Lady Chatterley's Lover

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Lady Chatterley's Lover  (1928) 
by D. H. Lawrence
Lady Chatterley's Lover is a novel by D. H. Lawrence written in 1928. The publication of the book caused a scandal due to its explicit sex scenes, including previously banned four-letter words, and perhaps particularly because the lovers were a working-class male and an aristocratic female.

The story is said to have originated from events in Lawrence's own unhappy domestic life, and he took inspiration for the settings of the book from Ilkeston in Derbyshire where he lived for a while. According to some critics the fling of Lady Ottoline Morrell with "Tiger", a young stonemason who came to carve plinths for her garden statues also influenced the story.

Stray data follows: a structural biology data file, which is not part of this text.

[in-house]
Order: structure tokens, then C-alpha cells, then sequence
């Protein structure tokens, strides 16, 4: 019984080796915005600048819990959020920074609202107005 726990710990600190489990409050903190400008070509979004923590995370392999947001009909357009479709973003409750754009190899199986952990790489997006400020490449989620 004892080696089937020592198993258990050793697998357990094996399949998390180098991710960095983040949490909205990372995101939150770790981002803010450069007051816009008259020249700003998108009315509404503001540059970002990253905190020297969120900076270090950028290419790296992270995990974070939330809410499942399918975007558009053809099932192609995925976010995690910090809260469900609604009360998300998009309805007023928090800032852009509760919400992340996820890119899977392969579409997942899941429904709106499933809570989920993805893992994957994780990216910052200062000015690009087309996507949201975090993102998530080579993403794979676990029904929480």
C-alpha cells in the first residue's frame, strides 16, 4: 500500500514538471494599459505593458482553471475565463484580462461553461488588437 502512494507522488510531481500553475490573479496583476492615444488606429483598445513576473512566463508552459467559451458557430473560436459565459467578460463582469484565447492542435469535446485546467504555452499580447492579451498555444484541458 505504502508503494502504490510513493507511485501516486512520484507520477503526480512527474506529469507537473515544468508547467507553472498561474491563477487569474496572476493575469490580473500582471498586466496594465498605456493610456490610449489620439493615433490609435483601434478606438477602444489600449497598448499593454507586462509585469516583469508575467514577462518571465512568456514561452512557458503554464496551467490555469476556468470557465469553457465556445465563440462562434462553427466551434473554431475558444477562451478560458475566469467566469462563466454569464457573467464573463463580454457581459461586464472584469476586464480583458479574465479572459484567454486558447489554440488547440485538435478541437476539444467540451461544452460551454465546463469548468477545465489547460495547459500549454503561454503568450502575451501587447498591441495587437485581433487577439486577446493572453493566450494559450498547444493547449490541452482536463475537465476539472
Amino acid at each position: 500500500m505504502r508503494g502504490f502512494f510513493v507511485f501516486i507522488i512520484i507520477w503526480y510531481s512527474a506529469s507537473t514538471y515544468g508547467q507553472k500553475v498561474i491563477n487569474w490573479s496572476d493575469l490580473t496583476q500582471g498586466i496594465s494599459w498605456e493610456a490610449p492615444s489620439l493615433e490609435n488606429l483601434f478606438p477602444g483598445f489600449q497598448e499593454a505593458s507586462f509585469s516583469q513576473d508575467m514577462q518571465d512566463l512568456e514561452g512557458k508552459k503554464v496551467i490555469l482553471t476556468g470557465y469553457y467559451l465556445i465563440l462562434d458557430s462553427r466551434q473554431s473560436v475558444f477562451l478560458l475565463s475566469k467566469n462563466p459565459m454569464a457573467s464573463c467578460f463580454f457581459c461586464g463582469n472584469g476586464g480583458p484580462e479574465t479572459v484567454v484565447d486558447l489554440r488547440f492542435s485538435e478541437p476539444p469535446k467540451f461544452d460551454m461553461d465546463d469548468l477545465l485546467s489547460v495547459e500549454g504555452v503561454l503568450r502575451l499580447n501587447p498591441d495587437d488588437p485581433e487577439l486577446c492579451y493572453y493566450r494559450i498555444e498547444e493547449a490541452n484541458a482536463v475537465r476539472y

Excerpted from Lady Chatterley's Lover on Wikipedia, the free encyclopedia.
This work is in the public domain in the United States because it was legally published within the United States (or the United Nations Headquarters in New York subject to Section 7 of the United States Headquarters Agreement) between 1923 and 1977 (inclusive) without a copyright notice.

The author died in 1930, so this work is also in the public domain in countries and areas where the copyright term is the author's life plus 80 years or less. This work may also be in the public domain in countries and areas with longer native copyright terms that apply the rule of the shorter term to foreign works.